Home of the Brave?

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Yesterday, the U.S. House of Representatives cranked the volume to 11 in the xenophobic hysteria over Syrian refugees that has gripped the country all week. The American Security Against Foreign Enemies Act, which would effectively keep Syrian (and Iraqi) refugees from entering the U.S., was passed by a vote of 289 to 137. 47 of those votes were cast by Democrats, including five Texans: Rep. Henry Cuellar of Laredo, Rep. Lloyd Doggett of Austin, Rep. Gene Green of Houston, Rep. Marc Veasey of Fort Worth and Rep. Filemon Vela of Brownsville.

It’s extremely disappointing that these congressmen did not stand up to the Republican fear mongering and vitriol that has our country ready to act as though the Statue of Liberty is no longer our national symbol. Not surprisingly, there was a fair amount of anger and surprise in the discussion on Facebook and Twitter about the vote.

What we really needed yesterday were calm voices to explain what’s at stake with this bill and why opposing it is not only the right thing to do, it’s the smart thing to do. That’s why Rep. Beto O’Rourke of El Paso’s explanation for his vote in opposition to the bill made such a strong impression on me when I read it last night. It’s tempting to quote the entire post but I’ll limit myself to Rep. O’Rourke’s central argument:

Our process for reviewing refugee applications is rigorous and effective. It takes 18–24 months to review an application, and only a small minority of those who apply are accepted. Of the 23,000 Syrian refugees referred to the United States since 2011 by the U.N. High Commission on Refugees, only 7,000 made it to a second stage of our review process. Of those, only 2,000 were admitted to the U.S. And those were the most vulnerable — the children, the old and the families fleeing brutality and torture. Only 2% of them were single males of working age.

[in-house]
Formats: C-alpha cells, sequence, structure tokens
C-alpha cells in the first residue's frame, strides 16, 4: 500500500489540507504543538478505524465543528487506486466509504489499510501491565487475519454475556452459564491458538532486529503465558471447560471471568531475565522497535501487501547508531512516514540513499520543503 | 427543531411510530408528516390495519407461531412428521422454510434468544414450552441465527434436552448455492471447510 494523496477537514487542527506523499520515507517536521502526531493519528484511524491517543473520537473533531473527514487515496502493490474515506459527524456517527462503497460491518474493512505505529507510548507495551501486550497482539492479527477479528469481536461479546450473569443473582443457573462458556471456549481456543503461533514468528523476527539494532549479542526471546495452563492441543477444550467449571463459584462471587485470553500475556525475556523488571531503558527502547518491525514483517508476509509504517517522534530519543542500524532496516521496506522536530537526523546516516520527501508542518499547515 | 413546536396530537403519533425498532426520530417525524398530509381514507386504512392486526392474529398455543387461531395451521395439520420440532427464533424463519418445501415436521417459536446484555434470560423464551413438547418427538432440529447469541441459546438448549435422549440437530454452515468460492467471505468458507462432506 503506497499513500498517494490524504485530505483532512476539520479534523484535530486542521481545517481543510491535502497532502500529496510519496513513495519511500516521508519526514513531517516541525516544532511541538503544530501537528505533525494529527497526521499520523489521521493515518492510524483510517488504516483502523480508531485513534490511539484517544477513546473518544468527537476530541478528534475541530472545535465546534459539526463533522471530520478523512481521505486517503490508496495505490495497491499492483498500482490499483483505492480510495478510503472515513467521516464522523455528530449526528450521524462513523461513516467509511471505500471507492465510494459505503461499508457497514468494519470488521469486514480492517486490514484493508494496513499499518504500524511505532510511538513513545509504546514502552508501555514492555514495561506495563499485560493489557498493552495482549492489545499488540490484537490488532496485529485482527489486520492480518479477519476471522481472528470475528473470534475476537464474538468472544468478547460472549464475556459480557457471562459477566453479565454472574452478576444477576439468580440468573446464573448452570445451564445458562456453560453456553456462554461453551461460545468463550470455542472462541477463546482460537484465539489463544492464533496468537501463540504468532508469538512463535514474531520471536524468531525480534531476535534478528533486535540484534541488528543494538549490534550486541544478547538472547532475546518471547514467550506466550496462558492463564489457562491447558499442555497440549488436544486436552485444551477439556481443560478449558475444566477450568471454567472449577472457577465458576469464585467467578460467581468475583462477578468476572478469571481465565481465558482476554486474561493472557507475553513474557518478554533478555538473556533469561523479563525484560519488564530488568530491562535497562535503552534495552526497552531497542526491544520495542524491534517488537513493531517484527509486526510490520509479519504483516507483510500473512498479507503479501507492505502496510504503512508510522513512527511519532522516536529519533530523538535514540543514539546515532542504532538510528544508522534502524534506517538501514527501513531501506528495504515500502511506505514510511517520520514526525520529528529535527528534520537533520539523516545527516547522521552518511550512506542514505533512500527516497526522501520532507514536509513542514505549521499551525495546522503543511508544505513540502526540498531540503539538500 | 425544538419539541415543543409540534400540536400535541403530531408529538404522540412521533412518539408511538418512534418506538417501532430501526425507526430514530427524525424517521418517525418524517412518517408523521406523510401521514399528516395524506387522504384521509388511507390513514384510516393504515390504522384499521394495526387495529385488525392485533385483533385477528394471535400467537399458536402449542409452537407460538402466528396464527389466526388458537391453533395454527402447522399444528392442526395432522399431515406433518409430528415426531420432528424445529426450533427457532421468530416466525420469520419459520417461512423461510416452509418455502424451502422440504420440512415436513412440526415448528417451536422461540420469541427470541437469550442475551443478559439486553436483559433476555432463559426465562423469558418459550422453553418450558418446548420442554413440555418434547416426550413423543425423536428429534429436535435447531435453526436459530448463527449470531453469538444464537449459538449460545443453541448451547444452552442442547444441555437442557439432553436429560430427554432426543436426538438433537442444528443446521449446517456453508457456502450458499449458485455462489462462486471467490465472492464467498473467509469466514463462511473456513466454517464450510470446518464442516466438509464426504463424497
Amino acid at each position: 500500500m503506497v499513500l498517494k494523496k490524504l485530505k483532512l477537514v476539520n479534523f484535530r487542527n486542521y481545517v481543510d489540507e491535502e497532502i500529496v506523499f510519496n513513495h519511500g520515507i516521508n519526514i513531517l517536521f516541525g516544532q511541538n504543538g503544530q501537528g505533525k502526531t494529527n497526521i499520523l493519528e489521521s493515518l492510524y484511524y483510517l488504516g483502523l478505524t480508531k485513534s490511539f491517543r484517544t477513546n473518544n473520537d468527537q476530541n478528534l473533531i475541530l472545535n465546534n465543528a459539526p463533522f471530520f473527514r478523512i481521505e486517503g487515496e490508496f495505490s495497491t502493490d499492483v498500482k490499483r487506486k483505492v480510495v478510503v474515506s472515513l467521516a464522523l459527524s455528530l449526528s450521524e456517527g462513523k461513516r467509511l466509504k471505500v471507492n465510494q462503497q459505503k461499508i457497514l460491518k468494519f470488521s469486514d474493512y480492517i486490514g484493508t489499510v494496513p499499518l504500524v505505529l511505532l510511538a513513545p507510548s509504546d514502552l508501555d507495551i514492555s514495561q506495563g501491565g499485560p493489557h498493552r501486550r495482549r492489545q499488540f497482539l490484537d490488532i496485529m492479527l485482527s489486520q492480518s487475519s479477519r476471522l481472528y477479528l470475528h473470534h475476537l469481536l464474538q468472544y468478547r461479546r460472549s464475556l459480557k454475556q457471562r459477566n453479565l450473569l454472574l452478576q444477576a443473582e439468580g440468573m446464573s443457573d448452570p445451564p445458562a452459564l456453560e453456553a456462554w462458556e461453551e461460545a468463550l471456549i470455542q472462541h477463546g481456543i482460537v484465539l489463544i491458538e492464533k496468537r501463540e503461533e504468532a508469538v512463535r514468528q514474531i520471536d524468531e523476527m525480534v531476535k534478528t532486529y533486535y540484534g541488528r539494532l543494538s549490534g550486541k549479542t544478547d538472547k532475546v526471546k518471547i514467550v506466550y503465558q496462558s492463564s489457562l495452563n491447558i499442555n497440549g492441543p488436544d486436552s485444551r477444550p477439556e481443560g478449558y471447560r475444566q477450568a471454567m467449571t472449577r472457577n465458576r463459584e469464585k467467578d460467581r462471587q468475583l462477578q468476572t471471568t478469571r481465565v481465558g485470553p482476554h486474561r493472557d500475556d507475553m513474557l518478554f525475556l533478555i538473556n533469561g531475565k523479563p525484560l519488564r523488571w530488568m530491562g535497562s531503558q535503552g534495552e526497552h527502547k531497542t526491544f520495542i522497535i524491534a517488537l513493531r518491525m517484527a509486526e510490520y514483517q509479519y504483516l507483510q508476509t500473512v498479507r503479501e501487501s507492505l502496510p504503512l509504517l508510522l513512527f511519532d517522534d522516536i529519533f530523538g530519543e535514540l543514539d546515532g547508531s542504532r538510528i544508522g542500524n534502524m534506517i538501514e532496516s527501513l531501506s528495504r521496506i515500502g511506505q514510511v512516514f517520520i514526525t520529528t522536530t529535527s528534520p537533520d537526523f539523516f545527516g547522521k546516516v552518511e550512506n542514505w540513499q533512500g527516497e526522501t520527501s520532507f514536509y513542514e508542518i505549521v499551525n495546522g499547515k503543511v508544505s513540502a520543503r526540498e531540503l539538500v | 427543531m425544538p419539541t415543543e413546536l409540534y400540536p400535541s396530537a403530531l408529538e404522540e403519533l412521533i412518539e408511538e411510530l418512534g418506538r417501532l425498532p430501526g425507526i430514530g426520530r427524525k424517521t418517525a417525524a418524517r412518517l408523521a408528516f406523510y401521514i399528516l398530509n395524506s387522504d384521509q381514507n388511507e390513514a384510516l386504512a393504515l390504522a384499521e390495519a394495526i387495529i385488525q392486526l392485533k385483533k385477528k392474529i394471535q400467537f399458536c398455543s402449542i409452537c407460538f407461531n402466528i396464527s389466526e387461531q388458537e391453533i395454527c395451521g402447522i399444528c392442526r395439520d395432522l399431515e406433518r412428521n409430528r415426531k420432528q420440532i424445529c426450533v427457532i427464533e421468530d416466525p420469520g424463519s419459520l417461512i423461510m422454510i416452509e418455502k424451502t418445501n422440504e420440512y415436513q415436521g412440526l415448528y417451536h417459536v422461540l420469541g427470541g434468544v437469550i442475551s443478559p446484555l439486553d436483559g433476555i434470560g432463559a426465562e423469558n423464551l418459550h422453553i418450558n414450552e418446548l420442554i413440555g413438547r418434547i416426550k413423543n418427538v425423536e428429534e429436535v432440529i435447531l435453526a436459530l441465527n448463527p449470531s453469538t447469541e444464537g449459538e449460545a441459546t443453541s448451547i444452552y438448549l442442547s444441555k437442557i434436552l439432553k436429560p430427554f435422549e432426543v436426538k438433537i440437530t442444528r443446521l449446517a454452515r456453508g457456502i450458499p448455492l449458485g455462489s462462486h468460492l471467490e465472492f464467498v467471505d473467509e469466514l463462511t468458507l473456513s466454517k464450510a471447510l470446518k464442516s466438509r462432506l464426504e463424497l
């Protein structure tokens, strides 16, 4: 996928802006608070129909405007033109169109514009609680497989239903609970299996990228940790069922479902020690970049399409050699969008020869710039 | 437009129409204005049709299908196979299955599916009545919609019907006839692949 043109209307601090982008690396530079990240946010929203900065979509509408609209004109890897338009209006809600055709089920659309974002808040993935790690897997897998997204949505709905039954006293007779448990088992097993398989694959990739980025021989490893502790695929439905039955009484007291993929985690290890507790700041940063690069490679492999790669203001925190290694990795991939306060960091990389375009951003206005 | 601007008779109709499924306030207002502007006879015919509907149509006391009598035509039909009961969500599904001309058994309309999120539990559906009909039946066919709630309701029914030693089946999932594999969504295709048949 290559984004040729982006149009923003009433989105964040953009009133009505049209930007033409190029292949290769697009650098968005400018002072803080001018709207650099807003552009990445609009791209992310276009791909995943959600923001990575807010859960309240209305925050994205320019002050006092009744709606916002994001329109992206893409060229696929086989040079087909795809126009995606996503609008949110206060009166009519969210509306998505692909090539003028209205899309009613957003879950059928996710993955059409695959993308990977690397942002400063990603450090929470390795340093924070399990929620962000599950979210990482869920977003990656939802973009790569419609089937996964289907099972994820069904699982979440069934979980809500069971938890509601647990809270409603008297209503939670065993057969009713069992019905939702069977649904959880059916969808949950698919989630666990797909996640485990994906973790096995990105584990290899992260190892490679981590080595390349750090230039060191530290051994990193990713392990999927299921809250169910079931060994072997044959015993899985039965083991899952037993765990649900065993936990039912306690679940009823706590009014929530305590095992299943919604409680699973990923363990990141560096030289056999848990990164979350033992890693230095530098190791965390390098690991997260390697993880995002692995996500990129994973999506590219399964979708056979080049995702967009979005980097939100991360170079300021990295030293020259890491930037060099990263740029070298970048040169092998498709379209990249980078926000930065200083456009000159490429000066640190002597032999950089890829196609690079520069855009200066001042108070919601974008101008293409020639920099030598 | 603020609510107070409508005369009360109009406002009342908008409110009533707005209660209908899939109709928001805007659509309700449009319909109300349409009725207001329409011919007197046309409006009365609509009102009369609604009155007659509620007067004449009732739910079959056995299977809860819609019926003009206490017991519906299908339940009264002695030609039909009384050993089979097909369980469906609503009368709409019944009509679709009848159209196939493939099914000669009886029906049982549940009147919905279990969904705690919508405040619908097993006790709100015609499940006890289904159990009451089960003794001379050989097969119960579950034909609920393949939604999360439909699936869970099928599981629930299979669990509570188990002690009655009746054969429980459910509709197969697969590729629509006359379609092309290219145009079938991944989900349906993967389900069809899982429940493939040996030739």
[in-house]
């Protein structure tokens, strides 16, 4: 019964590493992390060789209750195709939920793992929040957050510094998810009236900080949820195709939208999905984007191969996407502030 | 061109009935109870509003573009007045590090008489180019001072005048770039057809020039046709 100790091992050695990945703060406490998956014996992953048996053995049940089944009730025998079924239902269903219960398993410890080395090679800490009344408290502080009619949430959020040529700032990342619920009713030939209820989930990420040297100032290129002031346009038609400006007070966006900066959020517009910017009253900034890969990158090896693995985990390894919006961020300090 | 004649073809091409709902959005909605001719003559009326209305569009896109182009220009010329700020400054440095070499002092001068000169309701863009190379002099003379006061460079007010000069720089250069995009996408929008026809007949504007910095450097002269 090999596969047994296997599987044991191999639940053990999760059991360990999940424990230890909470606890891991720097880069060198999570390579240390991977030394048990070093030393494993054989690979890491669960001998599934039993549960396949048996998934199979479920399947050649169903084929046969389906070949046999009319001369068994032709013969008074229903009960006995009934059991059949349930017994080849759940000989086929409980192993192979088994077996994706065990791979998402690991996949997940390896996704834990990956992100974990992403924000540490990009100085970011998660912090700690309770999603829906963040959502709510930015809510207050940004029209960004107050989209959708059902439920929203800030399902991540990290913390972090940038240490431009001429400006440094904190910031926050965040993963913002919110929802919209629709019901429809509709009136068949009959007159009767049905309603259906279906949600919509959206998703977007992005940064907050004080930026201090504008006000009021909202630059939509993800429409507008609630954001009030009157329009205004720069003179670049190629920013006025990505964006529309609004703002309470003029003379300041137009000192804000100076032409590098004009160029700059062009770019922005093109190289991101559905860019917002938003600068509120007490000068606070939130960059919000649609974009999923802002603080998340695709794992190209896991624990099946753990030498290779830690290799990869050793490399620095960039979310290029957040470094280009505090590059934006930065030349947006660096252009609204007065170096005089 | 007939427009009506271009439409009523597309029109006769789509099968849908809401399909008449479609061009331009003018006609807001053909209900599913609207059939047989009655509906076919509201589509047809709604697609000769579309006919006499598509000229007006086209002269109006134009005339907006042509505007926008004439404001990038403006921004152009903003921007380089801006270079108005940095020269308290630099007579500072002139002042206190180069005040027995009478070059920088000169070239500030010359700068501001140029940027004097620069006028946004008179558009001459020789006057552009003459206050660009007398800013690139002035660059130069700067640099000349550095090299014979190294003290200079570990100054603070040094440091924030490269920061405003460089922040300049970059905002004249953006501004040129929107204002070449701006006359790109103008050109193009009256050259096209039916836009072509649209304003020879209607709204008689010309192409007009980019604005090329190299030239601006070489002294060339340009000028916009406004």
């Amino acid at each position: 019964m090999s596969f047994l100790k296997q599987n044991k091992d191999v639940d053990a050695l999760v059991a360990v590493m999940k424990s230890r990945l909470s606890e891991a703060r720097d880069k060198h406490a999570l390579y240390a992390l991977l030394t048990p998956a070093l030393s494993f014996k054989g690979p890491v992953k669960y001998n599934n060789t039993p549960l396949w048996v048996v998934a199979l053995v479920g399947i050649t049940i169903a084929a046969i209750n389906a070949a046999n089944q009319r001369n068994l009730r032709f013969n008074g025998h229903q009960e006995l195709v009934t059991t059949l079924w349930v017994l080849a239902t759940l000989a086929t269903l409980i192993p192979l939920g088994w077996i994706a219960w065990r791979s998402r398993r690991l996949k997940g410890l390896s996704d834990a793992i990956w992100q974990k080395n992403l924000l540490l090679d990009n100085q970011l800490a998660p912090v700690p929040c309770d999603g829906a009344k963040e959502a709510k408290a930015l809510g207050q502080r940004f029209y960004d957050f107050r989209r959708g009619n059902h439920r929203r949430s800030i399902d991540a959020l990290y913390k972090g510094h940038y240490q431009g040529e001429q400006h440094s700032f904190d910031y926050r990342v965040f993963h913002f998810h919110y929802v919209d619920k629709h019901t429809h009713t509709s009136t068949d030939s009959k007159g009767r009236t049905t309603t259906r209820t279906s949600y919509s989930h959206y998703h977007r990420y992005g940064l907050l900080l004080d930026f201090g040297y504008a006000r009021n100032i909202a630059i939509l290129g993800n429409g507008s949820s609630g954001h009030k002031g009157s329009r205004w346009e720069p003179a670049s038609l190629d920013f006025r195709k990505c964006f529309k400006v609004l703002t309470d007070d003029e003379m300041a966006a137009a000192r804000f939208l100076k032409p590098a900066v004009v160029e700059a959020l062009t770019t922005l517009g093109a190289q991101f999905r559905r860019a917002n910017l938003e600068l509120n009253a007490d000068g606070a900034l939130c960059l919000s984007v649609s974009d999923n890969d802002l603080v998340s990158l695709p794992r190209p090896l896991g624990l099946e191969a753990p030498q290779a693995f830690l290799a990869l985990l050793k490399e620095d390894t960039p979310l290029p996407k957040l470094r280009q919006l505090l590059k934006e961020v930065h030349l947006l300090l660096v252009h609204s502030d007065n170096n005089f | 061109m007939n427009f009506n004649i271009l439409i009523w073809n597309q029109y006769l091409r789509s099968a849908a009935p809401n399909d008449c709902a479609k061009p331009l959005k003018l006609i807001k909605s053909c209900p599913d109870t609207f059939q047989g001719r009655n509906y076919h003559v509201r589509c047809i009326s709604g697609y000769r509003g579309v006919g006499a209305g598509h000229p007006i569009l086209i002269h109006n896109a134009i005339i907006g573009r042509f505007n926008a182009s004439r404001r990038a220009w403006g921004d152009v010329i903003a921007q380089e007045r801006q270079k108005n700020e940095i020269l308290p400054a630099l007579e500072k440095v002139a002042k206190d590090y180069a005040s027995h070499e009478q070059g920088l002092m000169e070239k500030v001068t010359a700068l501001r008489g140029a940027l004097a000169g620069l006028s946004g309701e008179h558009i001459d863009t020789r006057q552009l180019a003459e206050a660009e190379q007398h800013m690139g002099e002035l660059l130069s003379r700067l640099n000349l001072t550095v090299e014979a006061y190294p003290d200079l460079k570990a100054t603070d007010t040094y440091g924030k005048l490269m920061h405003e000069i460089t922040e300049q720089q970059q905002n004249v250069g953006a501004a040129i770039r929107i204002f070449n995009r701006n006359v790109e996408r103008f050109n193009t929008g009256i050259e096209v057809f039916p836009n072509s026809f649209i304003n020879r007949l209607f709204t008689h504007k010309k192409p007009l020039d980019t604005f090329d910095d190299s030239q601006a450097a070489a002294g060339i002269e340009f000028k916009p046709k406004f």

The process proposed in today’s bill would create unnecessary, duplicative work and processes for U.S. security agencies. This would significantly delay the current rigorous process by up to 2 years, according to the Administration. In effect, it would close the door on refugees during the single greatest humanitarian crisis of our time.

In addition, FBI Director James Comey says this legislation is “counterproductive to national security. … It plays into our enemy’s propaganda as it tarnishes the appeal of our historic ability to safely assimilate the oppressed and persecuted and seems to confirm their misrepresentation of our objectives in the Middle East (that we care nothing for the lives of those affected by this horrific violence). [emphasis added]

On the other hand, Rep. Doggett issued a statement that only made his yes vote more confusing:

Instead of working together to make our families safer, this partisan four page bill divides. Fortunately, it does not halt the refugee resettlement program– it simply requires bureaucrats to file more reports and sign more papers. I voted for it asking the Administration to certify that each person admitted through the thorough, existing process actually poses no security risk. Republicans should reverse course and join us to address genuine challenges, instead of blameless victims fleeing violence in Syria.